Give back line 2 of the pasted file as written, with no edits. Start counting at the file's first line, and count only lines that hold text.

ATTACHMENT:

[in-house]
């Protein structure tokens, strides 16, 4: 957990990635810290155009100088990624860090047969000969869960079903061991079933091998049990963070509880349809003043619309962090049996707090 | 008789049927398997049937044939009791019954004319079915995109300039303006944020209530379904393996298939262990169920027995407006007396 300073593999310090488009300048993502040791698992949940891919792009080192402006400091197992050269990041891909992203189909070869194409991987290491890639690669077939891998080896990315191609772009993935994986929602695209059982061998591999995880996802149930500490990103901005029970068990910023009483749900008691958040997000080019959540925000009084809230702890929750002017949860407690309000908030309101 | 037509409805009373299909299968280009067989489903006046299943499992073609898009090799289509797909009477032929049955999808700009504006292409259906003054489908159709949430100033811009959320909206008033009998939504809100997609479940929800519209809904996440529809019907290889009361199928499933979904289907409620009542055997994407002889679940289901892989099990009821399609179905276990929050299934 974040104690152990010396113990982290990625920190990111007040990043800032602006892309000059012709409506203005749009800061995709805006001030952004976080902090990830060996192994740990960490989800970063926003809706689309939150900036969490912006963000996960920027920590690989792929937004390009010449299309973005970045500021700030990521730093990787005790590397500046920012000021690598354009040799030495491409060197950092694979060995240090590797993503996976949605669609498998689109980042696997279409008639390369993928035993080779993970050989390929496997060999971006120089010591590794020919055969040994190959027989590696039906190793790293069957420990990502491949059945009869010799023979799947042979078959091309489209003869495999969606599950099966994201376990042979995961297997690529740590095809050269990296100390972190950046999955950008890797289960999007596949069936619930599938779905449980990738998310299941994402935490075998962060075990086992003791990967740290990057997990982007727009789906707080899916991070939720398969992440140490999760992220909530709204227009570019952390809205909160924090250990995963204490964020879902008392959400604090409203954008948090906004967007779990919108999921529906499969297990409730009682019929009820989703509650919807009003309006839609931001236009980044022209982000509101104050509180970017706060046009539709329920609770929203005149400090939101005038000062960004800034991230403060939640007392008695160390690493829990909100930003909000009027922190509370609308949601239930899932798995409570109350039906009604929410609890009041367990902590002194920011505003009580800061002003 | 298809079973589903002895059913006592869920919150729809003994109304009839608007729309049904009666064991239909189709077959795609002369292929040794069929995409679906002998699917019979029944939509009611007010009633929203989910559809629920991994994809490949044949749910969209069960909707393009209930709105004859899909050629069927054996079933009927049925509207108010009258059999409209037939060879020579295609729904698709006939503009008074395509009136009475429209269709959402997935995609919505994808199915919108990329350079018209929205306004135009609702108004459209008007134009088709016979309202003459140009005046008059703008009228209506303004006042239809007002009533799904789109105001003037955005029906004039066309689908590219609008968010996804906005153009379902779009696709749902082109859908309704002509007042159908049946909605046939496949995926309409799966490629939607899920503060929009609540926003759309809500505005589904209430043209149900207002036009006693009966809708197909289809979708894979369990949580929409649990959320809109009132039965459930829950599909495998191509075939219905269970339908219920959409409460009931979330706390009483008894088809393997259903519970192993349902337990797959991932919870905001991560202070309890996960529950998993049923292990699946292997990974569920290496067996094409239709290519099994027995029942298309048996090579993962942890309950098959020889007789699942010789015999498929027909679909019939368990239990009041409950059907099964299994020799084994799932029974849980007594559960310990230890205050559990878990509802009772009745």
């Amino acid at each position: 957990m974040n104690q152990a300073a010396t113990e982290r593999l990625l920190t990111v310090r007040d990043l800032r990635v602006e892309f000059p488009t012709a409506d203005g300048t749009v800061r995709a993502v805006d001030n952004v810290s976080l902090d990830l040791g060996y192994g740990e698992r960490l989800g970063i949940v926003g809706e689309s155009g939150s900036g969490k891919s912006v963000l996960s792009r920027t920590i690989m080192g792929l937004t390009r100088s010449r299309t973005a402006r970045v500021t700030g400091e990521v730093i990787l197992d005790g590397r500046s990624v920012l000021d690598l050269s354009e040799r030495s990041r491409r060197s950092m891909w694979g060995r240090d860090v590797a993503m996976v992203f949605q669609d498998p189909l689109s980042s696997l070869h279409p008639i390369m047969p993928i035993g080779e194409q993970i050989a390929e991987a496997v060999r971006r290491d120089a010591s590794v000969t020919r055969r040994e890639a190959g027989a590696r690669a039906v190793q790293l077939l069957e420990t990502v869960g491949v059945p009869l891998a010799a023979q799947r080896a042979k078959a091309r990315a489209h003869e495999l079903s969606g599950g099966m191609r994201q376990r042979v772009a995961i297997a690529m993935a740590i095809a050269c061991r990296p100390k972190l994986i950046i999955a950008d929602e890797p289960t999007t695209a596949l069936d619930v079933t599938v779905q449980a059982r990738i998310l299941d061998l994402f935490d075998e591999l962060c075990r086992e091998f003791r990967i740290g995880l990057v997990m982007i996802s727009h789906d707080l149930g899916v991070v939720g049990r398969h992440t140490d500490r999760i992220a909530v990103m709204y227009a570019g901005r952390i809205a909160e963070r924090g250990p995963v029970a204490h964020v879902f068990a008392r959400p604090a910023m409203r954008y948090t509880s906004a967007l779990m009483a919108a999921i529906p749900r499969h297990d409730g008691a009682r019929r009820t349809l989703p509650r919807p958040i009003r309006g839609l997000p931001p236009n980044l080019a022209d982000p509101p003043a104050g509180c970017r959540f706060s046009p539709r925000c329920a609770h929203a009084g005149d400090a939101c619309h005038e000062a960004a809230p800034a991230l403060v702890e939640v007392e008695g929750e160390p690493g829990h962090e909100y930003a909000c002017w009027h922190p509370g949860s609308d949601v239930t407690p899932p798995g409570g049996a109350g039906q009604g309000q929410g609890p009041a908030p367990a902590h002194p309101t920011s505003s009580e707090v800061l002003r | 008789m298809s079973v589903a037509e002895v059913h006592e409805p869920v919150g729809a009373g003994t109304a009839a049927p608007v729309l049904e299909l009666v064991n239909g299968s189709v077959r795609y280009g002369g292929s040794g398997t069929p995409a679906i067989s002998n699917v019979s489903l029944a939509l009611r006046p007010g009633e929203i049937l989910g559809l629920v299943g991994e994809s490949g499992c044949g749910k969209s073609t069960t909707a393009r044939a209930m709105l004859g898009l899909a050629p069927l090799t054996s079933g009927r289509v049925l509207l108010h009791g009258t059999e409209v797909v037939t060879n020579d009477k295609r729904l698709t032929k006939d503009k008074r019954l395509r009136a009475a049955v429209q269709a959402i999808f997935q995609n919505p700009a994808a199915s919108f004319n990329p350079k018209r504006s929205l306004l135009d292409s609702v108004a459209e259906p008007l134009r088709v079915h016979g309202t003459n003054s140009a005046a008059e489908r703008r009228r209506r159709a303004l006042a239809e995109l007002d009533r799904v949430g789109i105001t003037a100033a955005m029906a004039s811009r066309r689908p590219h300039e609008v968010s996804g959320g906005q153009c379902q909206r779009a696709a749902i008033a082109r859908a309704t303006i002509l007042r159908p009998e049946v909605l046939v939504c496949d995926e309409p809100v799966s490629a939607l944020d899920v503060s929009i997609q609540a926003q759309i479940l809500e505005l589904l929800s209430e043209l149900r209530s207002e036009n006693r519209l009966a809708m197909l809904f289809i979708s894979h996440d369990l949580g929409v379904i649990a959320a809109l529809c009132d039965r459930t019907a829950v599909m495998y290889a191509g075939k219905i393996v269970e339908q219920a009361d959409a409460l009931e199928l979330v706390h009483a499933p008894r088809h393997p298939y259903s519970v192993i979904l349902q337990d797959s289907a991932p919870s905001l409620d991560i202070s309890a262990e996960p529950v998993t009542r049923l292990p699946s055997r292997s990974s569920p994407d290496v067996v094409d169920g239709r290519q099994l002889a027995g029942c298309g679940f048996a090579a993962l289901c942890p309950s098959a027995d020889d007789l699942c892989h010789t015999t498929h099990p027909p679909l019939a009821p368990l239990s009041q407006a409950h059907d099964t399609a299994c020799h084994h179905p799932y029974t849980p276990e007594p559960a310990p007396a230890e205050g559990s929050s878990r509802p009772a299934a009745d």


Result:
């Protein structure tokens, strides 16, 4: 957990990635810290155009100088990624860090047969000969869960079903061991079933091998049990963070509880349809003043619309962090049996707090 | 008789049927398997049937044939009791019954004319079915995109300039303006944020209530379904393996298939262990169920027995407006007396 300073593999310090488009300048993502040791698992949940891919792009080192402006400091197992050269990041891909992203189909070869194409991987290491890639690669077939891998080896990315191609772009993935994986929602695209059982061998591999995880996802149930500490990103901005029970068990910023009483749900008691958040997000080019959540925000009084809230702890929750002017949860407690309000908030309101 | 037509409805009373299909299968280009067989489903006046299943499992073609898009090799289509797909009477032929049955999808700009504006292409259906003054489908159709949430100033811009959320909206008033009998939504809100997609479940929800519209809904996440529809019907290889009361199928499933979904289907409620009542055997994407002889679940289901892989099990009821399609179905276990929050299934 974040104690152990010396113990982290990625920190990111007040990043800032602006892309000059012709409506203005749009800061995709805006001030952004976080902090990830060996192994740990960490989800970063926003809706689309939150900036969490912006963000996960920027920590690989792929937004390009010449299309973005970045500021700030990521730093990787005790590397500046920012000021690598354009040799030495491409060197950092694979060995240090590797993503996976949605669609498998689109980042696997279409008639390369993928035993080779993970050989390929496997060999971006120089010591590794020919055969040994190959027989590696039906190793790293069957420990990502491949059945009869010799023979799947042979078959091309489209003869495999969606599950099966994201376990042979995961297997690529740590095809050269990296100390972190950046999955950008890797289960999007596949069936619930599938779905449980990738998310299941994402935490075998962060075990086992003791990967740290990057997990982007727009789906707080899916991070939720398969992440140490999760992220909530709204227009570019952390809205909160924090250990995963204490964020879902008392959400604090409203954008948090906004967007779990919108999921529906499969297990409730009682019929009820989703509650919807009003309006839609931001236009980044022209982000509101104050509180970017706060046009539709329920609770929203005149400090939101005038000062960004800034991230403060939640007392008695160390690493829990909100930003909000009027922190509370609308949601239930899932798995409570109350039906009604929410609890009041367990902590002194920011505003009580800061002003 | 298809079973589903002895059913006592869920919150729809003994109304009839608007729309049904009666064991239909189709077959795609002369292929040794069929995409679906002998699917019979029944939509009611007010009633929203989910559809629920991994994809490949044949749910969209069960909707393009209930709105004859899909050629069927054996079933009927049925509207108010009258059999409209037939060879020579295609729904698709006939503009008074395509009136009475429209269709959402997935995609919505994808199915919108990329350079018209929205306004135009609702108004459209008007134009088709016979309202003459140009005046008059703008009228209506303004006042239809007002009533799904789109105001003037955005029906004039066309689908590219609008968010996804906005153009379902779009696709749902082109859908309704002509007042159908049946909605046939496949995926309409799966490629939607899920503060929009609540926003759309809500505005589904209430043209149900207002036009006693009966809708197909289809979708894979369990949580929409649990959320809109009132039965459930829950599909495998191509075939219905269970339908219920959409409460009931979330706390009483008894088809393997259903519970192993349902337990797959991932919870905001991560202070309890996960529950998993049923292990699946292997990974569920290496067996094409239709290519099994027995029942298309048996090579993962942890309950098959020889007789699942010789015999498929027909679909019939368990239990009041409950059907099964299994020799084994799932029974849980007594559960310990230890205050559990878990509802009772009745």